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Safety Info for Children
As soon as your children can articulate a sentence,they can begin the process of learning how to protect themselves against abduction and exploitation.
Children should be taught.
1) If you are in a public place, and you get separated from your parents, don't wander around looking for them. Go to a checkout counter, the security office,or the lost and found and quickly tell the person in charge that you have lost your mom and dad and need help in finding them.
2)You should not get into a car or go anywhere with any person unless your parents have told you that it is okay.
3)If someone follows you on foot or in a car, stay away from him or her. You don't need to go near the car to talk to the people inside.
4)Grownups and other older people who need help should not be asking children for help; they should be asking older people.
5)No one should be asking you for directions or to look for a "lost puppy" or telling you that your mother or father is in trouble and that he will take you to them.
6)If someone tries to take you somewhere, quickly get away from him (or her) and yell or scream. "This man is trying to take me away" or "This person is not my father (or mother)."
7)You should try to use the "buddy system" and never go places alone.
8)Always ask your parents' permission to leave the yard or play area or to go into someone's home.
9)Never hitchhike or try to get a ride home with anyone unless your parents have told you it is okay to ride with him or her.
10)No one should ask you to keep a special secret. If he or she does, tell your parents or teacher.
11)If someone wants to take your picture, tell him or her NO and tell your parents or teacher.
12)No one should touch you in the parts of the body covered by the bathing suit, nor should you touch anyone else in those areas. Your body is special and private.
13)You can be assertive, and you have the right to say NO to someone who tries to take you somewhere, touches you, or makes you feel uncomfortable in any way.
Make it a family rule to
*Never give out identifying information -- home address, school name, or telephone number -- in a public message such as chat or bulletin boards, and be sure you're dealing with someone that both you and your child know and trust before giving it out via E-mail. Think carefully before revealing any personal information such as age, marital status, or financial information. Consider using a pseudonym or unlisting your child's name if your service allows it.
*Get to know the services your child uses. If you don't know how to log on, get your child to show you. Find out what types of information it offers and whether there are ways for parents to block out objectionable material.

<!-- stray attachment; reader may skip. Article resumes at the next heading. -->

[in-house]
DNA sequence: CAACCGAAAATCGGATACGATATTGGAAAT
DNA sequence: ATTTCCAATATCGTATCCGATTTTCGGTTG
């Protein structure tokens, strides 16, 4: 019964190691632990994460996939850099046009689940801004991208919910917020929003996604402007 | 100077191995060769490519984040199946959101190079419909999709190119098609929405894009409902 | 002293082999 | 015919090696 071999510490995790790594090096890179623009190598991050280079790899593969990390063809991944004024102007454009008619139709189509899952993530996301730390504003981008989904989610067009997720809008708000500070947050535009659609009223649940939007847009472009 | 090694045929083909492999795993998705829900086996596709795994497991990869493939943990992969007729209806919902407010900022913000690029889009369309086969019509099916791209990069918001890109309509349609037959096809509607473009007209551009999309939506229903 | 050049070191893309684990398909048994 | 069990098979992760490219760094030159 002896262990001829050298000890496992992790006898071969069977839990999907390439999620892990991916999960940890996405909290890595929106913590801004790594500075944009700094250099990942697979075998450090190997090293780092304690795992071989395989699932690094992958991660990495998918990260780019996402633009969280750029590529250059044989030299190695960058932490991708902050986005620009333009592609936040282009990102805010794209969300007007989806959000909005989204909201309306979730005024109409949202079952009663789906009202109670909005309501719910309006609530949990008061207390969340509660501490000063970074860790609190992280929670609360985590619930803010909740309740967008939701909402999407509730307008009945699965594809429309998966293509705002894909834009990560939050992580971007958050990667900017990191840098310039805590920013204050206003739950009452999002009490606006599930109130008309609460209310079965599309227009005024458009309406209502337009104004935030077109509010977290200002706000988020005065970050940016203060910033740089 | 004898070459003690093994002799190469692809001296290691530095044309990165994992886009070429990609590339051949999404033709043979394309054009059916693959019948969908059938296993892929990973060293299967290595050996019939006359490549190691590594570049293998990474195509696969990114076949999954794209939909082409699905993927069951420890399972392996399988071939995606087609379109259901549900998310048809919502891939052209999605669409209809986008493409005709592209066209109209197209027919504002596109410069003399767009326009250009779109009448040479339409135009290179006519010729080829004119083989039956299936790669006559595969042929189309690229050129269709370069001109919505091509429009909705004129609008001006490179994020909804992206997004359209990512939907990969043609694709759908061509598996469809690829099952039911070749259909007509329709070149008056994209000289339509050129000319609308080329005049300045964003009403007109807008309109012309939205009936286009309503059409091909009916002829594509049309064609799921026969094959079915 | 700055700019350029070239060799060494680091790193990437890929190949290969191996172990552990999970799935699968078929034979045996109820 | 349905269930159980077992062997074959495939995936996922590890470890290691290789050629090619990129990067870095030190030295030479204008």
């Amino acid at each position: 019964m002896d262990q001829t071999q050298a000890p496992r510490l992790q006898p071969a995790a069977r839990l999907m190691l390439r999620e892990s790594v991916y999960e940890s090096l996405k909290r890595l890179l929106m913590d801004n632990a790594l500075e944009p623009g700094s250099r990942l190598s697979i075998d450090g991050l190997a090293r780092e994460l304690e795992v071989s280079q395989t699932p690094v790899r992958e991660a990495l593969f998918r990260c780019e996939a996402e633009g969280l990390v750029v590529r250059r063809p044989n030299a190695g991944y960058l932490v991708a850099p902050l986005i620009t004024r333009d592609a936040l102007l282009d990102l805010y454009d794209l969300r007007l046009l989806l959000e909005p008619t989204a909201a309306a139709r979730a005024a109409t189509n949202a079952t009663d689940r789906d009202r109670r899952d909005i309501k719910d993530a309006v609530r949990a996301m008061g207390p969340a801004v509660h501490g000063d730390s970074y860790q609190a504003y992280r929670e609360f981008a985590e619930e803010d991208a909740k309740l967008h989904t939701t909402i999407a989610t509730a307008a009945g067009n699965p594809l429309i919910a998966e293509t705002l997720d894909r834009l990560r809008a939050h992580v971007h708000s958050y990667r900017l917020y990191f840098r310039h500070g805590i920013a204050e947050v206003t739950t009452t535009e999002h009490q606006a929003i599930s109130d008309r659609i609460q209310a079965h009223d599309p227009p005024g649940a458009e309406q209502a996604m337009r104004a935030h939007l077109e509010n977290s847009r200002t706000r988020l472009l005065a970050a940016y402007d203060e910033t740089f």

*Never allow a child to arrange a face-to-face meeting with another computer user without parental permission. If a meeting is arranged, make the first one in a public spot, and be sure to accompany your child.
*Never respond to messages or bulletin board items that are suggestive, obscene, belligerent, threatening, or make you feel uncomfortable.
*Encourage your children to tell you if they encounter such messages. If you or your child receives a message that is harassing, of a sexual nature, or threatening, forward a copy of the messageto your service provider and ask for their assistance.
*Should you become aware of the transmission, use,or viewing of child pornography while online,immediately report this to the National Center for Missing and Exploited Children by calling 1-800-843-5678. You should also notify your online service.
*Remember that people online may not be who they seem. Because you can't see or even hear the person it would be easy for someone to misrepresent him-or herself. Thus, someone indicating that "she" is a"12-year-old girl" could in reality be a 40-year-old man.
*Remember that everything you read online may not be true. Any offer that's "too good to be true" probably is. Be very careful about any offers that involve your coming to a meeting or having someone visit your house. Set reasonable rules and guidelines for computer use by your children Discuss these rules and post them near the computer as a reminder.
*Remember to monitor their compliance with these rules, especially when it comes to the amount of time your children spend on the computer. A child or teenager's excessive use of online services or bulletin boards, especially late at night, may be a clue that there is a potential problem. Remember that personal computers and online services should not be used as electronic babysitters.
*Be sure to make this a family activity. Consider keeping the computer in a family room rather than the child's bedroom. Get to know their"online friends" just as you get to know all of their other friends.
"Guidelines for Parents" is reprinted from"Child Safety on the Information Highway" by Lawrence J. Magid. It is reprinted with the permission of the National Center for Missing and Exploited Children (NCMEC). Copyright ©:NCMEC 1994. All rights reserved.